Following the release of the film, VCDL produced the unedited audio of the interview.  In the public backlash that followed, Couric issued a statement admitting that the documentary did “not accurately represent [the VCDL members’] response” and that the segment was “misleading.”

Members of the VCDL filed a defamation suit in the Virginia district court against Couric and others associated with the production and distribution of the documentary.

To state a claim for defamation under Virginia law, the VCDL interviewees needed to plead three elements: “(1) publication of (2) an actionable statement with (3) the requisite intent.”  The case turned on the second element: whether the statement – in this case, footage edited to convey silence and thus imply that the interviewees had no answer for a particular question – is actionable. To be “actionable,” a statement must be “both false and defamatory.”

In the alternative, Plaintiffs argued that the interview portion of the film was defamatory per se to Daniel Hawes (an attorney and member of the VCDL), Patricia Webb (the owner of a gun store), and the VCDL itself as a pro-Second Amendment advocacy organization because the film could “reasonably be understood to suggest that [Plaintiffs were] unfit in [their] trade.”

The district court held (and the Appellate Court affirmed) that Plaintiffs’ arguments failed on both accounts.

First, although the Court acknowledged that statements can often be found to have a defamatory meaning even through implication alone, it found that, in context, the edited footage was “not reasonably capable of defamatory meaning.”  The Court pointed out that the disputed segment comes on the heels of several other questions concerning background checks, and the panelists’ answers to all of those questions are included in the film.  Thus, although the Court allowed that the film gives the impression that Couric’s final question stumped the panelists, the “plain, ordinary meaning” of the edited segment conveys only “that these particular members of the VCDL, after answering a series of related questions, did not have a ready-made answer to a nuanced policy question.”

The Court made clear that it did not decide whether silence under Virginia law can ever satisfy the statement requirement of a defamation cause of action – merely that it failed to do so here.

Second, the Court rejected the VCDL’s argument that the misleading film clip constituted defamation per se.  As to Hawes, the Court concluded that the questions posed to him about background checks had nothing to do with his legal practice or expertise. Similarly, the Court found that the film is “not reasonably capable of suggesting that Webb is unfit to own a gun store” because the job does not require a nuanced view on gun policy. “Had the film suggested that Webb did not know, for instance, whether a gun store owner must perform a background check, this might be a different case,” the Court observed, but, as the district court explained, “[n]ot having an answer to a specific question about effective alternatives to background checks does not imply anything about fitness to own a gun store and to sell guns.”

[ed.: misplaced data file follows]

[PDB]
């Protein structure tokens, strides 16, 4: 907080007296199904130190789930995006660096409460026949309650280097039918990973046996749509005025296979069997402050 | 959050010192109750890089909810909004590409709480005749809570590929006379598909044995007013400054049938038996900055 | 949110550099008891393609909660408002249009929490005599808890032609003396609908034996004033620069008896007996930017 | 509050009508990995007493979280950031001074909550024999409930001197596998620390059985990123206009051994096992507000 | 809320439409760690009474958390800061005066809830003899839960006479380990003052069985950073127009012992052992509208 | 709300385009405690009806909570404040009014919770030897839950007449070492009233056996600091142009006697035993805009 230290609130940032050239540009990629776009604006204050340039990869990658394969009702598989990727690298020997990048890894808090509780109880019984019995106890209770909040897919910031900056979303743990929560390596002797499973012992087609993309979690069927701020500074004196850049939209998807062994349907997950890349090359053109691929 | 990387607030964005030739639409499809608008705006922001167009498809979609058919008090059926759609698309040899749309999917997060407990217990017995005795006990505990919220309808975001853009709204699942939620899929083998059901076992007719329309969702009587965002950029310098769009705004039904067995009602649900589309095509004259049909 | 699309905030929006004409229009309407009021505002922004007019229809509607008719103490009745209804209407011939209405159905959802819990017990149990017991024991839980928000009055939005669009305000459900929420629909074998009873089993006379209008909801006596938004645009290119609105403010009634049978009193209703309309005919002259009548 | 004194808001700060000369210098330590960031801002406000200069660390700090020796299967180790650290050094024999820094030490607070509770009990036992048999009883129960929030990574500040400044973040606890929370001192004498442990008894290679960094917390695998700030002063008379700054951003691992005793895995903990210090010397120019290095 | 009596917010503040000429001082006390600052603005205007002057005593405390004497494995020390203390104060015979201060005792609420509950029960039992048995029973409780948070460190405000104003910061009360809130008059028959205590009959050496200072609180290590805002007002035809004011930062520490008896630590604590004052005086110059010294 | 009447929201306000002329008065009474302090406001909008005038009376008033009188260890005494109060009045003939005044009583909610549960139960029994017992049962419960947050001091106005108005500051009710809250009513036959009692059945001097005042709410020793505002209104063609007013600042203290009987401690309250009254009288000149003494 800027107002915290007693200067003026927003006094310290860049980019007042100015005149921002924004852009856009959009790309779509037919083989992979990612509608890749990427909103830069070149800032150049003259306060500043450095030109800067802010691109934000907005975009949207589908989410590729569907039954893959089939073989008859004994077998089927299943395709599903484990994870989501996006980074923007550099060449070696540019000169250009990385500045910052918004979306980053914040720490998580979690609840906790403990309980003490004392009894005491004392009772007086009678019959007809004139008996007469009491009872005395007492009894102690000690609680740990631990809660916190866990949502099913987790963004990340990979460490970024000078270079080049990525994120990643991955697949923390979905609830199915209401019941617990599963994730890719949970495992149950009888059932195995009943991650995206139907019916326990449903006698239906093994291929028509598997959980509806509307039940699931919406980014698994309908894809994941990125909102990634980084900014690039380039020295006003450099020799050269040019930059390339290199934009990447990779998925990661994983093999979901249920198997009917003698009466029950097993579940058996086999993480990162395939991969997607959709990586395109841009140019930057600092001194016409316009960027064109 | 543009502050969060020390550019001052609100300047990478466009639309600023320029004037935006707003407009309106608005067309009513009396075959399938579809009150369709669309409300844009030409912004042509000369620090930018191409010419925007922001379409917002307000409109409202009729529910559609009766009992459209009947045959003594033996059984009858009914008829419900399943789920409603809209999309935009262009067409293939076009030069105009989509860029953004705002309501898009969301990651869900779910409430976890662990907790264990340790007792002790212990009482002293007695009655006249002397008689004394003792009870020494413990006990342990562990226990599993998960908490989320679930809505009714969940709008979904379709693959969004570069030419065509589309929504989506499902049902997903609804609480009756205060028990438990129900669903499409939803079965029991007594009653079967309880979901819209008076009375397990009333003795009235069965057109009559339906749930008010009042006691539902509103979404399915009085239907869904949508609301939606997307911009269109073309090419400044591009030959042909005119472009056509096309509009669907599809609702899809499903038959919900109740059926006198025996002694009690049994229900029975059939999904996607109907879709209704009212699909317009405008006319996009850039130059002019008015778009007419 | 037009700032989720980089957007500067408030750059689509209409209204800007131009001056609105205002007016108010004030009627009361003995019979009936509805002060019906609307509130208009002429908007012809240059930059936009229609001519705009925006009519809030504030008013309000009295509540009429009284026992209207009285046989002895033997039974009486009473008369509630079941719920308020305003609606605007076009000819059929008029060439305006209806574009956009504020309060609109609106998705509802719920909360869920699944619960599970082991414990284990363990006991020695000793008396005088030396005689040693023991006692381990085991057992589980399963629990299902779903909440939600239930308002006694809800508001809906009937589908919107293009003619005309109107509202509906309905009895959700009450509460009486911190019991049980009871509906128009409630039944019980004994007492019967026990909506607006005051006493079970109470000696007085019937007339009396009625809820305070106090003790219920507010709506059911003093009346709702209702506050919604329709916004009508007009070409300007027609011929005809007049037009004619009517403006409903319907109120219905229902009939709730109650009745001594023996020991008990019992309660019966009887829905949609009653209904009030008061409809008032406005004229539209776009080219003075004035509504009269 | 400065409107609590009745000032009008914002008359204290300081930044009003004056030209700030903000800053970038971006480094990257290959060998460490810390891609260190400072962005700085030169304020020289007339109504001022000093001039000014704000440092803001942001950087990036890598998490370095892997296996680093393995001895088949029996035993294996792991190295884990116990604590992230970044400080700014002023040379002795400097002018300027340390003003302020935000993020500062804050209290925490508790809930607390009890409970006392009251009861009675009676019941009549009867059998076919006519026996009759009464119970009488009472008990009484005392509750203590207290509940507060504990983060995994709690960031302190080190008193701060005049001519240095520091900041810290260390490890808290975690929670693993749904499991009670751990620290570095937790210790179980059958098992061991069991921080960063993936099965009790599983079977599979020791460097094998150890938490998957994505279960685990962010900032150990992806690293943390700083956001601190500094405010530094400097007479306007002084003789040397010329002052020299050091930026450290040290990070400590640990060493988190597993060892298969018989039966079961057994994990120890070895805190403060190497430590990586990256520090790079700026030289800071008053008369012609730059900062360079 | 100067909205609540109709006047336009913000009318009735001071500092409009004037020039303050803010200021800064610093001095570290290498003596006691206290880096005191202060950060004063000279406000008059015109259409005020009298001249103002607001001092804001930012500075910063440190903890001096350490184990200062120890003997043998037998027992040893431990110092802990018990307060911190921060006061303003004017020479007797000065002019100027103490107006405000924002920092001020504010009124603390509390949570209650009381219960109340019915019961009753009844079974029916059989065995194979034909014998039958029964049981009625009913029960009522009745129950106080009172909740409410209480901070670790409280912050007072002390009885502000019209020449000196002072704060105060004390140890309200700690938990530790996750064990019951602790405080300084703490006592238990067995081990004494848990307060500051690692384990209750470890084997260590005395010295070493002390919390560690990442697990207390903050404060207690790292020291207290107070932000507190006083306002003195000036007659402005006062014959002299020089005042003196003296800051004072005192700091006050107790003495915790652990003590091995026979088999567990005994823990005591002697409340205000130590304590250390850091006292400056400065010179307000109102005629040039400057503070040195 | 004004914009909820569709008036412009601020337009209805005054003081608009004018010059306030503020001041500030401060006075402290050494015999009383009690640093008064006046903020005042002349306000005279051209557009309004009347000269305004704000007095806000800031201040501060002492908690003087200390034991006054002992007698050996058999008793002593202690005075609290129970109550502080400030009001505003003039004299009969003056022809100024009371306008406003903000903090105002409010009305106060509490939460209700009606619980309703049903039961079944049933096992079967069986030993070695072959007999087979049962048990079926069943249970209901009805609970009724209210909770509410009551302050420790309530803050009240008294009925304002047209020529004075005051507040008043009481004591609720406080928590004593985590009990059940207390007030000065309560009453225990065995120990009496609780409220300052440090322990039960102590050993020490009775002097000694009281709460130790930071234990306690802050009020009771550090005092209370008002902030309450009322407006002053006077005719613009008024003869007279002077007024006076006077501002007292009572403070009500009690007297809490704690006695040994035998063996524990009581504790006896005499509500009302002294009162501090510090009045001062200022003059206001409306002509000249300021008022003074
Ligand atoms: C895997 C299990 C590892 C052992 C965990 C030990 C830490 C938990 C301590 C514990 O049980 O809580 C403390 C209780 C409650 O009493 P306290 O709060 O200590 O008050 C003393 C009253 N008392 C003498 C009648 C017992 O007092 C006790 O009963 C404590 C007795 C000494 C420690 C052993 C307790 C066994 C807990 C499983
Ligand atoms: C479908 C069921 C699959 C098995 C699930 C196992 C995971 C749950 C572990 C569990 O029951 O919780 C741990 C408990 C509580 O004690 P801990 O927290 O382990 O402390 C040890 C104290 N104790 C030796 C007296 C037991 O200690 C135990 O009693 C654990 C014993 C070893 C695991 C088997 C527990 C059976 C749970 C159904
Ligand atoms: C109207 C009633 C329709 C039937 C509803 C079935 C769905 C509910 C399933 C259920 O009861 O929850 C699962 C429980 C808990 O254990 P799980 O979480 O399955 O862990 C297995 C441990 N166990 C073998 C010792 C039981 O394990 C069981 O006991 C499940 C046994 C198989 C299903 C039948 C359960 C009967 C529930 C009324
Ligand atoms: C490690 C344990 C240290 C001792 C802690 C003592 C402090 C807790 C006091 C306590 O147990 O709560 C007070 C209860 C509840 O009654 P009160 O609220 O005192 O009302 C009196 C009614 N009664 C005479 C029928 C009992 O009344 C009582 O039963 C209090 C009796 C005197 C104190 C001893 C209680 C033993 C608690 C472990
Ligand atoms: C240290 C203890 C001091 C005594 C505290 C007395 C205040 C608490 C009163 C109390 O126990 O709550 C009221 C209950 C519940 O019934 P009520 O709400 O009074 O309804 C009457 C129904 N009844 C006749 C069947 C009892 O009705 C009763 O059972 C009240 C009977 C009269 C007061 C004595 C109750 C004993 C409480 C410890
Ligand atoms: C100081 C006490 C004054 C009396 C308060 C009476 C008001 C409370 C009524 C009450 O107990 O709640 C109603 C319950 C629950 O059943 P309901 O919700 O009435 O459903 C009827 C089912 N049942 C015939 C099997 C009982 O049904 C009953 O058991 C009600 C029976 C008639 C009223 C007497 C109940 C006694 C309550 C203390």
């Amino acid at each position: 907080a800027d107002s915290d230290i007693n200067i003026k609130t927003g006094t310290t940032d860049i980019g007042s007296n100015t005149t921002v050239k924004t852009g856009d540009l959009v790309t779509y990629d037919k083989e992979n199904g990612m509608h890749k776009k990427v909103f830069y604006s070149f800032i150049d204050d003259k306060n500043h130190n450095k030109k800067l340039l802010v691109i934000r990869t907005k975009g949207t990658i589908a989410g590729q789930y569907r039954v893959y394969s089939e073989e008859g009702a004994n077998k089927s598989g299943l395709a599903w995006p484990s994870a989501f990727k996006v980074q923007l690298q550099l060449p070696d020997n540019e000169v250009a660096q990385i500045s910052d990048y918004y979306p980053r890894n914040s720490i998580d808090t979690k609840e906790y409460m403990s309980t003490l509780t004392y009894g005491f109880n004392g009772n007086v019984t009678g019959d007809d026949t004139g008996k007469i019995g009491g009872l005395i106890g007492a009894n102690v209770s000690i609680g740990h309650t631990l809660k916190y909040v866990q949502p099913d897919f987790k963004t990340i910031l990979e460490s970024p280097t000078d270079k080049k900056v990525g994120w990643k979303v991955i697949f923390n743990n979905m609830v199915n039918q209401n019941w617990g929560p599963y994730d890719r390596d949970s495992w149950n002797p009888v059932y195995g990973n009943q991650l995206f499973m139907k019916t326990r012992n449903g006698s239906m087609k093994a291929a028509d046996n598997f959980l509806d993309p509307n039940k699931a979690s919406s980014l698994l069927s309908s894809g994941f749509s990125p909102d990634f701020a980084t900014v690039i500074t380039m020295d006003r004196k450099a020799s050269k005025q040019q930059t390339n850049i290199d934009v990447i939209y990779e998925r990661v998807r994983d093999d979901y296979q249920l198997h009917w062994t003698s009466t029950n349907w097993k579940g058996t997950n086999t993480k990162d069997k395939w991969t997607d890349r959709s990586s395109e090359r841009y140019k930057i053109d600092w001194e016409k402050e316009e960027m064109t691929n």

Finally, as to the VCDL itself, its argument that the footage implies that it is unfit as a pro-Second Amendment advocacy organization would “require the Court to extend the film’s meaning well beyond what the clip shows.”

Though the Court agreed that the filmmakers’ editing choices were “questionable,” it found that the edited footage itself “simply does not rise to the level of defamation under Virginia law.”

The case may be good news for producers of narrative media, but worrisome in an era where truthful reporting – including the honest characterization of one’s subject – is more important than ever.  The case is also a good starting point for any journalism professor tasked with teaching the law and ethics of journalism:  the court certainly supplied the “could you legally do it?” answer, but the “should you do it?” discussion is a worthy one indeed for all future journalists.

The case is Va. Citizens Def. League v. Couric, 4th Cir., No. 17-1783, 12/13/18.

Camille Pissarro’s Rue Saint-Honoré, dans l’après-midi. Effet de pluie {Public Domain pre-1923}

The oil painting by renowned impressionist Camille Pissarro titled “Rue Saint-Honoré in the Afternoon, Effect of Rain” appears innocent enough.  The work depicts a boulevard in Paris during a dreamy drizzly afternoon in 1897.  But it is what appears behind the canvas that portrays a far darker portrait of human suffering and has set the stage for a titanic legal fight between the Jewish family that originally owned the painting and Spain’s Thyssen-Bornemisza Collection Foundation which acquired the painting decades after it was stolen.